Cha-Am Hua Hin (Thaliland): Prime Minister Manmohan Singh and his Chinese counterpart Wen Jiabao met on Saturday to discuss bilateral, regional and international issues of mutual concern against the backdrop of the war of words between the two neighbours over Arunachal Pradesh.
Singh, who arrived in Thailand on Friday, held crucial bilateral talks with Wen on the sidelines of the ASEAN summit in a Thai beach resort.
In his opening remarks during the meeting, Wen said, “we want to have healthy and steady relationship with India.”
Singh congratulated Wen on 60th anniversary of the establishment of the People's Republic of China.
Their meeting came as the two countries struck conciliatory notes after provocative statements from China on Arunachal Pradesh evoked a sharp reaction from India.
China regards Arunachal Pradesh a disputed territory and objected to Singh’s visit there for Assembly polls, triggering sharp reaction from India which asserted that the state is an integral part of the country.
“Bilateral relationship will be in focus”, Foreign Secretary Nirupama Rao said on Saturday night ahead of the meeting between Singh and Wen.
Rao said the relationship between the two countries is a “complex one” though it has “developed in many areas” in recent years.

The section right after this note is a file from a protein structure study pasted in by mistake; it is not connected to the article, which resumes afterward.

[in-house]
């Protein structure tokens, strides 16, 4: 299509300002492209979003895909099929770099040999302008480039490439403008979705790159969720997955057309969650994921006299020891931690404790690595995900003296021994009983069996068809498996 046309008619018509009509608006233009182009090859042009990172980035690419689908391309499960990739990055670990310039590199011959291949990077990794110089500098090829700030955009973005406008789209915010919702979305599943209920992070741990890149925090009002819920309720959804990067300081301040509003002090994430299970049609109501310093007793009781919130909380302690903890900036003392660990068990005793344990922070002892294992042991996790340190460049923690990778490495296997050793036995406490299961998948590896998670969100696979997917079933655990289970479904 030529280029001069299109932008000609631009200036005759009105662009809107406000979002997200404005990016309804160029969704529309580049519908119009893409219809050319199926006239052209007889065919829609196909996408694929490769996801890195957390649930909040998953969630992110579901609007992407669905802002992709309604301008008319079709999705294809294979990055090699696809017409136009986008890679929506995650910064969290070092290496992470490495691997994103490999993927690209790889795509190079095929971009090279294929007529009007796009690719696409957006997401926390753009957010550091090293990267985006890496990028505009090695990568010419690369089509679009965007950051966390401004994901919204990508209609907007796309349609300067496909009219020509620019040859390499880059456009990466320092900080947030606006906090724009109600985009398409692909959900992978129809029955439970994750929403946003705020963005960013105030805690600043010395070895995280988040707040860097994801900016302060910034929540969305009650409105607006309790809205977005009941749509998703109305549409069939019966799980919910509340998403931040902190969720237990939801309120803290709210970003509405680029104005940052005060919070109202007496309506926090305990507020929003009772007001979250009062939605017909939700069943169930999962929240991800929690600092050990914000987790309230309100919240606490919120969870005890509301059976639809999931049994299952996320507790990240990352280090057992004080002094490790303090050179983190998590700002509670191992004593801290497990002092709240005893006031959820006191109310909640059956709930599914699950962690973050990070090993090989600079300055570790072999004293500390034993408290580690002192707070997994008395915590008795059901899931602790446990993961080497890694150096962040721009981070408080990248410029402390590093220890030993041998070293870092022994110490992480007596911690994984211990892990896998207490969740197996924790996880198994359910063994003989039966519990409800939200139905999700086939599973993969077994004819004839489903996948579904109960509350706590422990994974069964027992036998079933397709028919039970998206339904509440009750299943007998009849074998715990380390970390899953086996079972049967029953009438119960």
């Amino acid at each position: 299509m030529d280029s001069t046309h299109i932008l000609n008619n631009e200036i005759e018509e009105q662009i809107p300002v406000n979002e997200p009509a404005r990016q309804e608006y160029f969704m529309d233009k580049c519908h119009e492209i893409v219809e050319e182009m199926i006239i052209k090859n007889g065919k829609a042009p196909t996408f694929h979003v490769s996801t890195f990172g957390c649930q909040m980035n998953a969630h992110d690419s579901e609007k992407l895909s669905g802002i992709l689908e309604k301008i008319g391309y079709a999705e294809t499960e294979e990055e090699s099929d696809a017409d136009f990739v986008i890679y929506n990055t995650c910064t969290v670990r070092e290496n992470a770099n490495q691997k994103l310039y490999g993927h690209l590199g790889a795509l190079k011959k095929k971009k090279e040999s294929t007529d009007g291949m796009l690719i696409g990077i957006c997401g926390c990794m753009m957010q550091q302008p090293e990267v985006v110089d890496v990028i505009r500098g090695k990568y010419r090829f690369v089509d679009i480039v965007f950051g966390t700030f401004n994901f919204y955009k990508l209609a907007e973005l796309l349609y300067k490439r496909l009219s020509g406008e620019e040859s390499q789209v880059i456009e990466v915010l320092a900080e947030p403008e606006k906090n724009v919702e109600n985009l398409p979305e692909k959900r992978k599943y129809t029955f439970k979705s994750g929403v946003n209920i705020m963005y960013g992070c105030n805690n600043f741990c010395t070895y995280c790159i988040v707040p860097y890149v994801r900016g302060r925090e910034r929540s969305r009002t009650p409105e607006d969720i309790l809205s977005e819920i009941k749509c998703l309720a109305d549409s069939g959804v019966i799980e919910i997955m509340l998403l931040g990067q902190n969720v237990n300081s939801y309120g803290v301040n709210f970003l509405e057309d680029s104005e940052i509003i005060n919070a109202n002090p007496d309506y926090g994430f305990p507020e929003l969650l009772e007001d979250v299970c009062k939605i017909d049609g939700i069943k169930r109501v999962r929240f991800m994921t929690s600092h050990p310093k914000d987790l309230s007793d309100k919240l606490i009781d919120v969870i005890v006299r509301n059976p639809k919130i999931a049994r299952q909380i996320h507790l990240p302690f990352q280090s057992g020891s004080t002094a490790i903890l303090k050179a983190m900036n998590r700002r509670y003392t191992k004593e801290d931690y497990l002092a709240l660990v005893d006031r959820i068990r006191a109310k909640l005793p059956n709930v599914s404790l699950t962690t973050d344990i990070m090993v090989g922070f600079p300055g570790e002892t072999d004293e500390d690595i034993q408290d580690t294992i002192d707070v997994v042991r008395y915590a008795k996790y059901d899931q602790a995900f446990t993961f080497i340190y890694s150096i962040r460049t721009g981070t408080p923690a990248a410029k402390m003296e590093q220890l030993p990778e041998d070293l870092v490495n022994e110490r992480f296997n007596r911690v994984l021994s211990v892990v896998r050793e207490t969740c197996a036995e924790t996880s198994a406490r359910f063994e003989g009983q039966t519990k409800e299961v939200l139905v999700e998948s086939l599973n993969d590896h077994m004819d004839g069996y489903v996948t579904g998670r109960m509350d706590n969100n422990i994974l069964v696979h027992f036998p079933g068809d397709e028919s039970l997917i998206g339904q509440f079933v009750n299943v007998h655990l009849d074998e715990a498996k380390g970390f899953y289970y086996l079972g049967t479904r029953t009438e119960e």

“You are aware of the outstanding issues that remain to be resolved between India and China and obviously in meetings of this nature, especially meetings between leadership at the highest level, there is an opportunity to address all these issues,” Rao said.
While receiving Singh warmly at the venue of the meeting in Dusit Thani hotel, Wen described him as an old friend and recalled their several previous meetings.
“In the years ahead we are confident that we will have good relations,” the Chinese Premier said.
Commerce and Industry Minister Anand Sharma, Prime Minister’s Principal Secretary T K A Nair and Joint Secretary (East Asia) N Ravi attended the meeting from the Indian side.
Other issues which recently led to a verbal spat between the two fastest growing economies in the world included China issuing visas to people from Jammu and Kashmir on loose sheets. India had also said that the Chinese developmental activities in Pakistan-occupied Kashmir were not in the interest of the Sino-India ties.
Concerns have also been expressed, especially by the north-eastern states like Assam and Arunachal Pradesh, over reports of China building dams on its side of the river Brahmputra.